Hardy and strong, Bengals usually don’t show the symptoms (discomfort, pain, inability to move properly) until the disease has already progressed. Regular check-ups could help you spot the problem early and react on time. It’s important to keep your feline’s weight within normal limits since extra pounds can make matters worse.
Bengals are genetically predisposed to hip dysplasia, which can be painful and lead to arthritis. Severe forms of this disease can affect kittens as young as six months, resulting in lameness and difficulty walking.
Pyruvate kinase deficiency (PKD)
PKD is a hereditary illness caused by a lack of pyruvate kinase enzymes responsible for red blood cell formation. The condition entails mild and gradual anaemia. Even though the disease isn’t fatal and likely won’t disrupt your feline’s life, catching it early and treating it is vital for your companion's longevity.
I’m anaemic? Is that thing they cure with lots and lots of beef?
Source: Paul Hanaoka
HCM is a common heart condition in senior Bengals, causing the thickening of the heart muscle. The heart needs to work harder to maintain the blood flow. Hypertrophic cardiomyopathy leads to blood clots, immobility in the hind legs, and heart failure.
Regular physical activities and a healthy diet are the best ways to prevent the disease from developing. Since obesity can contribute to the onset of this condition, portion control and weight maintenance are crucial.
The most common symptoms are:
Bengals are extremely sensitive to ketamine, a common anaesthetic in veterinary medicine. If your kitty requires anaesthesia, the vet needs to be careful with the dosage. Although some cats might only experience swelling and irritation, others could go into cardiac arrest or anaphylactic shock.
The right diet for your Bengal mix kitty
In the wild, cats hunt small animals like mice, rabbits, birds, and frogs. Domesticated indoor cats have the same nutritional needs but more sensitive tummies. Good cat food should mimic their natural diet in a safe way, so zero harmful bacteria are vital for your kitty's well-being.
Chicken, turkey, tuna, salmon, sardines, or mackerel will keep your Bengal fit and calm. Raw food is not the best option because the storing and handling procedures carry the risk of contamination with bacteria.
High-quality cat food should contain the following nutrients:
- Animal protein
- Animal fat
- Vitamins and minerals
Whether you go for wet or dry food (or a mixture), animal protein needs to make up more than 50% of your cat’s food intake. It is the primary energy source for felines, and it contains all the essential amino acids, including taurine and arginine, that support your kitty’s:
- Digestive tract
- Heart function
Cats are obligate carnivores, so digesting plant-based proteins can cause fussiness, followed by diarrhoea or vomiting. They’d also need to eat a lot of veggies, such as peas, carrots, rice, and soya, to satisfy their protein needs.
Keep the veggies to yourself, hooman! I want all the meat!
To provide your cat with the best quality protein, they’ll digest and metabolise efficiently, feed them:
- Chicken (cooked, not raw)
- Liver (works best as a taste enhancer in regular meals)
- Pork, ham, bacon, and beef (only as treats)
Animal fat promotes:
- Nutrient transport across cell membranes
- Coat and skin health
- Absorption of vitamins and minerals
Cats also find the smell and taste of animal fat irresistible. If you have a fussy eater on your hands who rejects wet food and skips meals, look for high-quality jelly and gravy formulas because they tend to have a hint of animal fat as a natural taste enhancer. Fat shouldn’t make up more than 20% of your Bengal’s diet since overconsumption inevitably leads to obesity and diabetes.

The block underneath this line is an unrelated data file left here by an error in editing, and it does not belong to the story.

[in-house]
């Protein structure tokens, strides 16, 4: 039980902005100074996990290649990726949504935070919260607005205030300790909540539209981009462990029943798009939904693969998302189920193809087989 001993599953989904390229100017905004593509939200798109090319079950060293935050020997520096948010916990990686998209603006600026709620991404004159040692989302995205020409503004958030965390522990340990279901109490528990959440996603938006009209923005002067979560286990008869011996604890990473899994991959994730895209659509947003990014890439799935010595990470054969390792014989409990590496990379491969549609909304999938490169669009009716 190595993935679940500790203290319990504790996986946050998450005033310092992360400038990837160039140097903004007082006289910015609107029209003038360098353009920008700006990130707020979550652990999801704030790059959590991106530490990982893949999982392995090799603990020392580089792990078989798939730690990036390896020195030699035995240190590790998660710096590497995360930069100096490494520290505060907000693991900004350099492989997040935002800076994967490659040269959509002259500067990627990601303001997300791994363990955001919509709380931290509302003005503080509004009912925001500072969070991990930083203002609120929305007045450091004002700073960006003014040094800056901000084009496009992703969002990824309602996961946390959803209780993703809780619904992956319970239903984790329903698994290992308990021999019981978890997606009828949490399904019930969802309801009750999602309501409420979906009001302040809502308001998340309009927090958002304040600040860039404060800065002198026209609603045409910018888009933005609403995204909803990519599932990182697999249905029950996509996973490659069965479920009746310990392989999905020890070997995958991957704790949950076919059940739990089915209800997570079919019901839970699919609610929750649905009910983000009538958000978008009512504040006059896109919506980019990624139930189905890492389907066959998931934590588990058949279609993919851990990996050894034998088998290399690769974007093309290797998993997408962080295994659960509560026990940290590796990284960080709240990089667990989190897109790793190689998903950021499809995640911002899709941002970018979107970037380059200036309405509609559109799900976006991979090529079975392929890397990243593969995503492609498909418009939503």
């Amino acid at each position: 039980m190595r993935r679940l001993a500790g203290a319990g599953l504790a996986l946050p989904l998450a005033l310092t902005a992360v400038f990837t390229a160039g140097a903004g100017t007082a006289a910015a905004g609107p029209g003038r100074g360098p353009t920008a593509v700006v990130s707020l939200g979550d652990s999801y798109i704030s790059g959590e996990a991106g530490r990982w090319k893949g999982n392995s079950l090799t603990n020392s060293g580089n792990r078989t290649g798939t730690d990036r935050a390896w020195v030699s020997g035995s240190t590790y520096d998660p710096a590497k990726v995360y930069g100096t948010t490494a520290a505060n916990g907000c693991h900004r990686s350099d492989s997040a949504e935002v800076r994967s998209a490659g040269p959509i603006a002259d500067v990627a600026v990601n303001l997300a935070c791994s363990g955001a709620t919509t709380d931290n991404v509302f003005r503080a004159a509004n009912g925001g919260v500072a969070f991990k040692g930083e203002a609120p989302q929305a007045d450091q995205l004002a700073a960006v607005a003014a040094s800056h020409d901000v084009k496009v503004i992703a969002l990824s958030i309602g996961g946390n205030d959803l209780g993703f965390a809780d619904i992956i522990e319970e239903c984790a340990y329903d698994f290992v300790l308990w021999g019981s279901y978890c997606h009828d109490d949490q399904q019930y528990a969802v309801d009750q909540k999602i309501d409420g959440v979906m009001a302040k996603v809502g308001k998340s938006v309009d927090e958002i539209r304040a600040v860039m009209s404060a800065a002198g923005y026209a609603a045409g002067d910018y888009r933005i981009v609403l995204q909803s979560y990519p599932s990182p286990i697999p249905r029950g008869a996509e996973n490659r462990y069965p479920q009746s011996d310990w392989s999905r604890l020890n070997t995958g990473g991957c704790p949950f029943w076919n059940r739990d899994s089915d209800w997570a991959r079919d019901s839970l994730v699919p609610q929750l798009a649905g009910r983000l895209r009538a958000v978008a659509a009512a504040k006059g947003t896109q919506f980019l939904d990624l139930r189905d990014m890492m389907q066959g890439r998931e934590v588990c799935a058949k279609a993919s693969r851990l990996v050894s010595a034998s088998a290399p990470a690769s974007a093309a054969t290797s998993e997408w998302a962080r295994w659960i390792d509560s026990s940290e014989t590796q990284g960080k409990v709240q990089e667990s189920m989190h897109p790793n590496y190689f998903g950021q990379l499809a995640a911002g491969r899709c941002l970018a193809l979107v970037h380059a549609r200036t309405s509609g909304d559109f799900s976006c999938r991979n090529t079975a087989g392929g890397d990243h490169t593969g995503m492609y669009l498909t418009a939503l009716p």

Vitamins and minerals
Vitamins and minerals are vital from an early age, through adulthood, all the way to the senior stage. Cats can extract them from high-quality meat, so there’s no need for supplements if your Bengal’s meals are complete and balanced.
Keep your Bengal away from carbs
Bengals shouldn’t consume feline-inappropriate ingredients, including cereals, vegetables, fruits, and sugar, since they don’t have the enzymes necessary to process the high carb content efficiently. Your feline’s diet shouldn’t contain more than 3% carbs.
How can Untamed help keep your feline healthy?
Looking for delicious cat food with loads of animal protein? Give Untamed a try!
Regardless of your kitty’s breed, our healthy and delicious recipes are suitable for all.
Image (c) Untamed
Your cat will purr with excitement after trying Untamed formulas because our meals are:
- Hypoallergenic—If your feline suffers from food allergies, our allergen-free meals will settle their tummies instantly. For extra sensitive kitties, we’ve prepared two single-protein-source recipes—Chocka Chicken and Tuck-in Tuna in Jelly
- Human-grade quality—If it’s not good enough for us, it’s not good enough for our felines! All Untamed products are made with prime quality meat and fish because our kitties deserve the best
- Ethically produced—We cooperate with cruelty-free and dolphin-safe suppliers and use 100% recyclable packaging because we'd like to leave a safe planet for future generations of cats and people
- Vet-formulated—Untamed recipes are developed with the help of vets to ensure that our products are complete and balanced
- High in animal protein—Our cat food contains double the amount of protein than most other commercial products
How to get Untamed
Ordering a trial pack for your Bengal requires three simple steps:
Your taster pack will arrive at your doorstep in a day, and we can send you monthly supplies to ensure that your pantry is always full. If you ever wish to cancel, postpone, or change your order, you can do it in no time from your account!
What do other Bengal cat parents say about Untamed?
Within a week
After two months
Within four months